Saturday, 23 February 2013

Carry On Eastleigh

This morning, with snow falling and in sub-zero temperatures, a group of 35 volunteers, including two Members of Parliament, boarded the West Kent coach to help our colleagues in Eastleigh. Considering we all had to rise in the dark, on a Saturday, and drive to a windy car park to catch the bus, I think we look remarkably chipper (though someone did say we resembled the saddos who appear on Channel 4 TV show 'Coach Trip')

We arrived at Eastleigh in good time, the CCHQ directions being first rate. A few orange lozenges visible from the M27 were soon swamped by a sea of Maria Hutchings blue. And, I must say, we won the poster war hands-down. I know this means nothing in terms of votes in the ballot box, but the LibDems usually swamp us with their posters, and to see us winning this particular battle, in an area with a twenty year history of LibDem dominance, was certainly good for the soul.
I have sometimes been critical of CCHQ by-election organisation, but this time I can say only good things. Although there were three coachloads of volunteers arriving at the same time, plus 30 additional carloads, we were welcomed, introduced to the candidate and given our pre-bundled and clearly mapped canvassing packs and leaflets within minutes.
The plan was brilliantly thought through.  We had been allocated canvassing and delivery in one particular village, some distance from the Campaign HQ.  Someone local would board the coach with us, brief us en route, then direct the coach driver where to drop us off in small groups of 2s and 4s, with a convenient regroup point to re-board the coach. Brilliant planning and organisation - well done CCHQ.
We re-boarded the coach, the driver reversed, then reversed a bit more. Unfortunately, he reversed off the driveway and onto the wet grass and muddy soil. Then promptly became stuck. The wheels spun but we did not move, what was worse, we were blocking the drive. Twenty cars waiting to leave couldn't get out - and another coach (bringing volunteers from Epsom and Wimbledon) couldn't get in.  Tracey Crouch offered advice over the driver's shoulder. A woman in a blue quilted jacket with a voice like a gatling gun helpfully informed us that we were stuck in the mud. Several drivers kindly told us that we were blocking the exit.  An old boy with a stag's head walking cane and a green felt hat suggested we should stop trying to get off the mud as we were only making it worse. If Eastleigh is won by the Party whose members have the ability to state the bleeding obvious, then Maria Hutchings will be home and dry.  During the commotion, various CCHQ bigwigs came out, looked at us with a mixture of pity and disdain, then hurriedly disappeared back inside - I suspect it didn't take them long to work out that our predicament was beneath their pay grade.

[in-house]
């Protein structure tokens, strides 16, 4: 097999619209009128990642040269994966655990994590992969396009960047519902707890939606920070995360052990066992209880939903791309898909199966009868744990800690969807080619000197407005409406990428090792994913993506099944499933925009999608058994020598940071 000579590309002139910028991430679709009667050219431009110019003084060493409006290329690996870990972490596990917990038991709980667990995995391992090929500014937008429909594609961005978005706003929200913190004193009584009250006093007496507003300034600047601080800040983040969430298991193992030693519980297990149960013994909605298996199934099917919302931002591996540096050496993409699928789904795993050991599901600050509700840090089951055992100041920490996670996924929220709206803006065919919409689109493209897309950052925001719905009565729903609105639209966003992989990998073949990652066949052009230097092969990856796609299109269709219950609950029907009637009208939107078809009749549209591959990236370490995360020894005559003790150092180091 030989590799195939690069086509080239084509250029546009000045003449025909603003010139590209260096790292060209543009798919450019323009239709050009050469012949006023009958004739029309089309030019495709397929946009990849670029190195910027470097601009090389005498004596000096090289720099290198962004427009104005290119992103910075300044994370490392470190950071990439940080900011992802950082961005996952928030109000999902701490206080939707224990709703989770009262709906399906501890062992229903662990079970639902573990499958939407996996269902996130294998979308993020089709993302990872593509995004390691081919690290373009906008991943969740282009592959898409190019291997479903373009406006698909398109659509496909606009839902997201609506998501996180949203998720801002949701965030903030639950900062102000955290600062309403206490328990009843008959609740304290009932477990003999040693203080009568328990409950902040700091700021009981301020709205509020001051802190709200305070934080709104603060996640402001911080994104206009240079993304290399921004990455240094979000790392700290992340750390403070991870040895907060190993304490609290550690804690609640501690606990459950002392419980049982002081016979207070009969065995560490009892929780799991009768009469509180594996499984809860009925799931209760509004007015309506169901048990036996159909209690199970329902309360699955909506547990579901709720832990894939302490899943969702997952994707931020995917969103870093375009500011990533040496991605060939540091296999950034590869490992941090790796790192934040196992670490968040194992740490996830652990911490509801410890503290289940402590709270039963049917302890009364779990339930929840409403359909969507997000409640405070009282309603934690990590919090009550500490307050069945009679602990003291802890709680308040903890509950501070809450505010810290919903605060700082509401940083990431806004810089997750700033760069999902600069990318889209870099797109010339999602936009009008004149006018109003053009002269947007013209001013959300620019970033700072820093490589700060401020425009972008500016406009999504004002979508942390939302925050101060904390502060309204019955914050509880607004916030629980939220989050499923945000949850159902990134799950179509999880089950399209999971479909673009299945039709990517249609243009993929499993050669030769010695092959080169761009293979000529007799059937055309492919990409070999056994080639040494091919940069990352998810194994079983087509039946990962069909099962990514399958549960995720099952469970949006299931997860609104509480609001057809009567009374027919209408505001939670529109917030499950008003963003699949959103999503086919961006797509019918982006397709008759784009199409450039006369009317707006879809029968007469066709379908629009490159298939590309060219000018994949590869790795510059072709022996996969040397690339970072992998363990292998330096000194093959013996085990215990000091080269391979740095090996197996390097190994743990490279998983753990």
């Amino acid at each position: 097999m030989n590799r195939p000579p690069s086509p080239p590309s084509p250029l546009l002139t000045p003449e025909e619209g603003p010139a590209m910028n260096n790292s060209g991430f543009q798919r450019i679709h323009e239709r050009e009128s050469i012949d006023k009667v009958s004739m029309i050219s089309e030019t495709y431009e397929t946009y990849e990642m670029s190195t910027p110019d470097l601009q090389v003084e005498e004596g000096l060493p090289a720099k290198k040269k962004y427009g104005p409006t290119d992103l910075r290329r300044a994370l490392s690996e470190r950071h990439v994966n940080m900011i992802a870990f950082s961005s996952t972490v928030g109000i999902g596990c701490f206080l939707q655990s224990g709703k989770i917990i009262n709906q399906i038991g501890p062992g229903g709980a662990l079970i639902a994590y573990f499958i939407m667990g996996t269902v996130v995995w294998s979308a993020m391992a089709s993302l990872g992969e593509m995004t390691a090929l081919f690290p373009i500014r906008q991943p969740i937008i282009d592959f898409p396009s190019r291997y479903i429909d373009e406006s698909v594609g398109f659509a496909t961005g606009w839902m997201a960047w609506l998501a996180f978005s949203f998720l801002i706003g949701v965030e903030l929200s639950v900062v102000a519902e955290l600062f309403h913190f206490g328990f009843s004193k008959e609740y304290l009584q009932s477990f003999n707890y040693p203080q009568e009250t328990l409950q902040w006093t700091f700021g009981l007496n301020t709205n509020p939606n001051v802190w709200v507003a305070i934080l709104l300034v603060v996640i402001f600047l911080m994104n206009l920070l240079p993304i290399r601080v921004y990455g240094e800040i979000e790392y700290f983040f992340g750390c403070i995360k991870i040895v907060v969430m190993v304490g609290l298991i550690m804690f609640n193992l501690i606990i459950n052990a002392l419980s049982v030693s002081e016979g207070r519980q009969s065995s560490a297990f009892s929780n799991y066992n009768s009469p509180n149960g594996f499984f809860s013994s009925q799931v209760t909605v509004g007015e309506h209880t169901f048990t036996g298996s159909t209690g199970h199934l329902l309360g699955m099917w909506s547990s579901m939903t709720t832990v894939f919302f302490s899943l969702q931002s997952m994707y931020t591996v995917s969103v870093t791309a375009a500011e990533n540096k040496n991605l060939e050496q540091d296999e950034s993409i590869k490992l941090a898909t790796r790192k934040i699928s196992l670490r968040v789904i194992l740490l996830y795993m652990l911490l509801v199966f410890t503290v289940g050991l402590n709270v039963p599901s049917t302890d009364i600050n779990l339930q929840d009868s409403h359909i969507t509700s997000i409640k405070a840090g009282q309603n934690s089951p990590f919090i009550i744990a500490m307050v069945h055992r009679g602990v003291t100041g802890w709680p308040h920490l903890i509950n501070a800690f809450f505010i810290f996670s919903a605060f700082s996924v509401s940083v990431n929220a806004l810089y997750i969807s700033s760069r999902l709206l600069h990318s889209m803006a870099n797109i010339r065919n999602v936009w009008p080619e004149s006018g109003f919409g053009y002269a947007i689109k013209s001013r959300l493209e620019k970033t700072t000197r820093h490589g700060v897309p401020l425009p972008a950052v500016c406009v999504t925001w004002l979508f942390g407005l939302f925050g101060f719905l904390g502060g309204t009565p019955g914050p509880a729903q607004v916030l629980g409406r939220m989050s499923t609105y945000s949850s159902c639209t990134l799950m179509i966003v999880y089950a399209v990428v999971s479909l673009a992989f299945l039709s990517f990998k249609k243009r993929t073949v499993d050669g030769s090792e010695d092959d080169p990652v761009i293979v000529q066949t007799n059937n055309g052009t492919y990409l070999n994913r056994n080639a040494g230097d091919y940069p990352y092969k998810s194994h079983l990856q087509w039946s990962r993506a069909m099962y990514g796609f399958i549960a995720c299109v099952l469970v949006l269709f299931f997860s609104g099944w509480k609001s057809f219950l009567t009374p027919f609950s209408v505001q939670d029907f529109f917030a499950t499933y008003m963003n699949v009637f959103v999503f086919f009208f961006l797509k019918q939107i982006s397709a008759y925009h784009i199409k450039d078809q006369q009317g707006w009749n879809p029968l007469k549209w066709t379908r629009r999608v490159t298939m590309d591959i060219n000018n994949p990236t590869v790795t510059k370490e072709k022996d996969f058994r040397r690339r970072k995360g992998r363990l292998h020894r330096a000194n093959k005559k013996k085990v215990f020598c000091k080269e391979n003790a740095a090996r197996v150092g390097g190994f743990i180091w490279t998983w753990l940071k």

Just when you thought it really couldn't get any more bizarre, it did. A man wearing pink trousers, wellington boots and duffel coat adorned with a red, white and blue rosette appeared from the neighbouring property. It turned out he was the candidate for the Beer, Baccy and Crumpet Party (I kid you not). He helpfully suggested we should all get off the coach then place branches cut off a nearby leylandi tree under the wheels to give the coach some traction. 
So we all got off. 
Branches were hacked and placed beneath wheels. Someone (I think it was Rupert Turpin from Rochester) thought it would help if small stones were placed in the mud. The gatling gun shouted encouragement. Green felt hat shook his head dismissively. Beer, Baccy and Crumpet man started telling me how it had all gone downhill since the good old days of Margaret Thatcher. Former Medway Mayor, Sue Haydock, even got behind the coach and pushed, whilst the men shouted advice and support from the safety of the driveway. Still the coach did not budge. 
At this point, plans were revised. Leaflet delivery rounds and houses to canvass were identified within walking distance - and off we went, leaving the coach and its driver in the hands of CCHQ, who were going to call a local farmer to tow him off the mud with a tractor.  By the time we returned, four hours later, all was well. The coach driver, liberated from wisdom of crowds, had extricated himself from the mud.
Are we going to win?  The honest answer is I wasn't there long enough to test the temperature so I cannot make any educated guess.  Certainly, in the area I was working, we were leading the field. The constituency was awash with Party activists. We had clearly won the poster war. Our organisation was first rate and enthusiasm from our members was as good as I have ever seen it. Most interestingly, there was no evidence whatsoever of the hostility governments usually face in a mid-term by election. 

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